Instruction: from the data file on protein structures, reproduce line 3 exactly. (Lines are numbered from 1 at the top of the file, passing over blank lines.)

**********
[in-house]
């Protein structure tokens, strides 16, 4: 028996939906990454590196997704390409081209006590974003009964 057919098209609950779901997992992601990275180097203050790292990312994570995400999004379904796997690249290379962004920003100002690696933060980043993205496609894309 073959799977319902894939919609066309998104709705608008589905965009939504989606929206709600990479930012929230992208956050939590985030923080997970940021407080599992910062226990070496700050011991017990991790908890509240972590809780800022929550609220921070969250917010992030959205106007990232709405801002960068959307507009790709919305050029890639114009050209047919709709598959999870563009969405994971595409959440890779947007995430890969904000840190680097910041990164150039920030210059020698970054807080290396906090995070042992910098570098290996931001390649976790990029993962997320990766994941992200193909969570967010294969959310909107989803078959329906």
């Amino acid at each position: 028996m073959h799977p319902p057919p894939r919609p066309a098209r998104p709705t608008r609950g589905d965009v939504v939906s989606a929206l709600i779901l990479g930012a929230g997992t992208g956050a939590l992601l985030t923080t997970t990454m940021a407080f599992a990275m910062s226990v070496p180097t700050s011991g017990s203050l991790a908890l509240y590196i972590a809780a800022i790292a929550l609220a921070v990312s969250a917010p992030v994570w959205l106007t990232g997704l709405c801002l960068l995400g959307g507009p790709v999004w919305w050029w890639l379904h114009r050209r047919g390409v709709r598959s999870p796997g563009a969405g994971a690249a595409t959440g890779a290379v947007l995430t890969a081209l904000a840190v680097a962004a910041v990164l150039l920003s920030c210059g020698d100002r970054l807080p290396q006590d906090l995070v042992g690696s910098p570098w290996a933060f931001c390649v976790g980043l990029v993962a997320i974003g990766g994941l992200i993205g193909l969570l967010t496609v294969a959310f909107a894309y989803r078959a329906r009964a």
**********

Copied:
């Amino acid at each position: 028996m073959h799977p319902p057919p894939r919609p066309a098209r998104p709705t608008r609950g589905d965009v939504v939906s989606a929206l709600i779901l990479g930012a929230g997992t992208g956050a939590l992601l985030t923080t997970t990454m940021a407080f599992a990275m910062s226990v070496p180097t700050s011991g017990s203050l991790a908890l509240y590196i972590a809780a800022i790292a929550l609220a921070v990312s969250a917010p992030v994570w959205l106007t990232g997704l709405c801002l960068l995400g959307g507009p790709v999004w919305w050029w890639l379904h114009r050209r047919g390409v709709r598959s999870p796997g563009a969405g994971a690249a595409t959440g890779a290379v947007l995430t890969a081209l904000a840190v680097a962004a910041v990164l150039l920003s920030c210059g020698d100002r970054l807080p290396q006590d906090l995070v042992g690696s910098p570098w290996a933060f931001c390649v976790g980043l990029v993962a997320i974003g990766g994941l992200i993205g193909l969570l967010t496609v294969a959310f909107a894309y989803r078959a329906r009964a």